In this article, we'll discuss Elon Musk's interesting decision to rebrand Twitter (which he purchased for a highly leveraged USD44-billion in October 2022), to X or X Corp.


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Trade marks 101

In order to be registered, a trade mark must be distinctive. A trade mark may be inherently distinctive (for example a made-up word), or it may be a perfectly ordinary word that has become distinctive through use.

Single letter marks are tricky. The received wisdom is that it should not be possible to register an individual letter as a trade mark. Letters should be available to all, because...well there are a lot of people out there, and there are only 26 letters to choose from! Yet, the law does recognise that a single letter mark can, in certain circumstances, become distinctive of a particular product – for example, if the single letter mark has been used extensively.

The policy is simple enough: a trade mark registration creates a monopoly and the Intellectual Property ("IP") authorities need to be circumspect when it comes to giving the nod to monopolies.

There are other possible issues around the letter X being used as a trade mark. The letter may have an undesirable connotation, as in the X-rated classification of adult movies. It may be in common use. It may infringe third party rights. Unsurprisingly IP lawyers have quite a bit to say about the X issue. Below follows a brief summary of such discussions in the UK, USA, and South Africa.

A view from the UK

IP law firm, Dehns, says that "the challenges X Corp may face following this re-brand are matters that trade mark attorneys often advise on...the importance of trade mark searches, the pitfalls of adopting a trade mark without conducting clearance searches, and why it may be best to avoid choosing a single letter as your brand name."

Dehns goes on to make these observations:

  • It's vital to do a clearance search before adopting any new trade mark.
  • X (once Twitter) does not appear to have filed trade mark applications for the mark X in the USA, the EU or the UK.
  • For X, Meta (once Facebook) is a serious competitor. Meta has a social media network called Threads, which does pretty much what X does.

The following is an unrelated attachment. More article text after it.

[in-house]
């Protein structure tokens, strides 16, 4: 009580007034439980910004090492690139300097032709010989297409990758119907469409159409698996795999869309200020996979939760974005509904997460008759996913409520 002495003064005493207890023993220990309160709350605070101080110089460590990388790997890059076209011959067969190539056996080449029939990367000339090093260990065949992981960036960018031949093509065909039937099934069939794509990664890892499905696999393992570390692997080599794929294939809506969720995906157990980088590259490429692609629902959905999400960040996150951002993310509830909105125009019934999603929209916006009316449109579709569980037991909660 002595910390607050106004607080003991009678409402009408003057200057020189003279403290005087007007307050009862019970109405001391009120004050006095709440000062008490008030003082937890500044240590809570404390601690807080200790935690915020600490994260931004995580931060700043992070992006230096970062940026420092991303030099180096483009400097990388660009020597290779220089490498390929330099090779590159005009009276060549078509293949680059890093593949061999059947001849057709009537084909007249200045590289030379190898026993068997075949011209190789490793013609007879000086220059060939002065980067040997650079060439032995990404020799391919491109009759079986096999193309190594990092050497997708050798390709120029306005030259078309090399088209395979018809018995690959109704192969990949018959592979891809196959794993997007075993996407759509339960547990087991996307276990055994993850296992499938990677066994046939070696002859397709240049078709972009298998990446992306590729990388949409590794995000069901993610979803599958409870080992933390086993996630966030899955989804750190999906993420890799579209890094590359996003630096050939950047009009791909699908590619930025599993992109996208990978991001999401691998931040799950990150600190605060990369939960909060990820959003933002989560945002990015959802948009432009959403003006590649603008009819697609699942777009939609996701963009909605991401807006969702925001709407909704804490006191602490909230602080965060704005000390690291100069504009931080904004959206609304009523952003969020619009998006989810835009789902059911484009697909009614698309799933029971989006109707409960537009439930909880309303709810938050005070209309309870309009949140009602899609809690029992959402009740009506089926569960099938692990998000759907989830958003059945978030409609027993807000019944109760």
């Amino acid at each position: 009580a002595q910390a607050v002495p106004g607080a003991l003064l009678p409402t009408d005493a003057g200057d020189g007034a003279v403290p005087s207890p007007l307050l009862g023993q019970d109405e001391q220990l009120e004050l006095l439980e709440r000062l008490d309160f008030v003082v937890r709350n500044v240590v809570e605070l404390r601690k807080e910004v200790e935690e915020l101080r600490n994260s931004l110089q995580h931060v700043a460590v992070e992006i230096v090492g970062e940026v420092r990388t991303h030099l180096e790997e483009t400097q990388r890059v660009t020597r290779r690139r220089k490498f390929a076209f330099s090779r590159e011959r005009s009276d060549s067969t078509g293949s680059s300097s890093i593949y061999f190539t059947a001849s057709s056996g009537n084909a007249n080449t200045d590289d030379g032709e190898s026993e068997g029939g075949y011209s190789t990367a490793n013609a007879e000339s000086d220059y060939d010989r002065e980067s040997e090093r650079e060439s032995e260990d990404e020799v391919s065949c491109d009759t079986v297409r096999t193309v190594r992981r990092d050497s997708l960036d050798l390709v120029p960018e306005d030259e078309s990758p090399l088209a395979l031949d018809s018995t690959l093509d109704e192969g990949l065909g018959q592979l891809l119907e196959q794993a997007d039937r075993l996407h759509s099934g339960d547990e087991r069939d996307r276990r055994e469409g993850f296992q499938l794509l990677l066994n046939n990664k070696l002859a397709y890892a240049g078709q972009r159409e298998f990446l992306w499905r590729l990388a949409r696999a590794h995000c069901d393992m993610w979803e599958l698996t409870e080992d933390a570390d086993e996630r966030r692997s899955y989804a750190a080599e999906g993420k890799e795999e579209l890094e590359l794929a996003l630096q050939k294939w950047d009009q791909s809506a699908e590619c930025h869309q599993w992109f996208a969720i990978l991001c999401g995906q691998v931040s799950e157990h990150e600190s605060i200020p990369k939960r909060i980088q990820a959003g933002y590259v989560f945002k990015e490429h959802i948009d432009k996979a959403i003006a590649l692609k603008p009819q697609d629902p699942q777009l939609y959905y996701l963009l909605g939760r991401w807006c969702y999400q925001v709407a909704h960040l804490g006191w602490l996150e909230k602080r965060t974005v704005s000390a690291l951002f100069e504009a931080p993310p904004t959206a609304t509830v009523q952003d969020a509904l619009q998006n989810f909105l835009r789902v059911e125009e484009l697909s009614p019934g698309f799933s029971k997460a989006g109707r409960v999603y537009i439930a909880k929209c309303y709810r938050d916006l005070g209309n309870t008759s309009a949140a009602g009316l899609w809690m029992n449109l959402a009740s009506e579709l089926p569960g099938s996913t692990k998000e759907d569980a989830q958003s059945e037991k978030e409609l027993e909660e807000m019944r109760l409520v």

• Meta has a US registration for a stylised X for, inter alia, "providing internet chat rooms" and "online social networking services".
  • Microsoft has a registration for a stylised letter X for, inter alia, services that are not far removed from what X does, such as "providing on-line electronic bulletin boards for transmission of messages among computer users concerning video and computer games."
  • Microsoft has a UK registration for a stylised X for computer game software and video game consoles and remote-control units.
  • Jagex has a UK registration for a stylised X for "internet-based social networking services" and "online networking services accessible by means of downloadable mobile applications."

When you also factor in brands like Xbox, iPhone X, X Men, ITV X you can only come to one conclusion – there's a lot of people having X!

IP firm Mathys & Squire makes the point that the original trade marks, Twitter and the bird device, have considerable brand identity and global recognition. This makes the change of name "a high stakes gamble that could either redefine the company's future or jeopardise its hard-earned brand value."

A view from the USA

US trade mark lawyer, Josh Gerben, thinks that it's bonkers to cast aside an uber valuable asset like the trade mark Twitter in favour of something new. Especially when something new is as underwhelming as the letter X. Gerben makes a number of points in favour of retaining Twitter:

  • It can take a long time to register a trade mark, especially if you need to do it globally.
  • The chances of getting registration in all the countries and classes of interest are slim.
  • Twitter is a strong mark and it is well protected. Why give that up? Why lose the goodwill?
  • The new registration programme will cost the company millions (which probably isn't a huge concern for the world's richest man).

An understandable argument to be made is that there are practical benefits to single letter marks (like X) for products where space is at a premium, such as cell phones. But Gerben's view is that it is insane to give up trade mark registrations for a strong mark like Twitter, and replace them with something much weaker like X, is compelling. These words from an article that appeared in Fashion Law provide some interesting insights:

"The very finite scope of the rights at play and the potentially very limited opportunities for enforcement for single letter trademarks ultimately raise the question of what the value of such mark is."

As do these words, which deal with claims that the change of name decision wiped billions off the brand's value:

"It took 15-plus years to earn that much equity worldwide, so losing Twitter as a brand name is a significant financial hit."

Reviewed by Rowan Forster, an Executive in ENS' IP practice.

The content of this article is intended to provide a general guide to the subject matter. Specialist advice should be sought about your specific circumstances.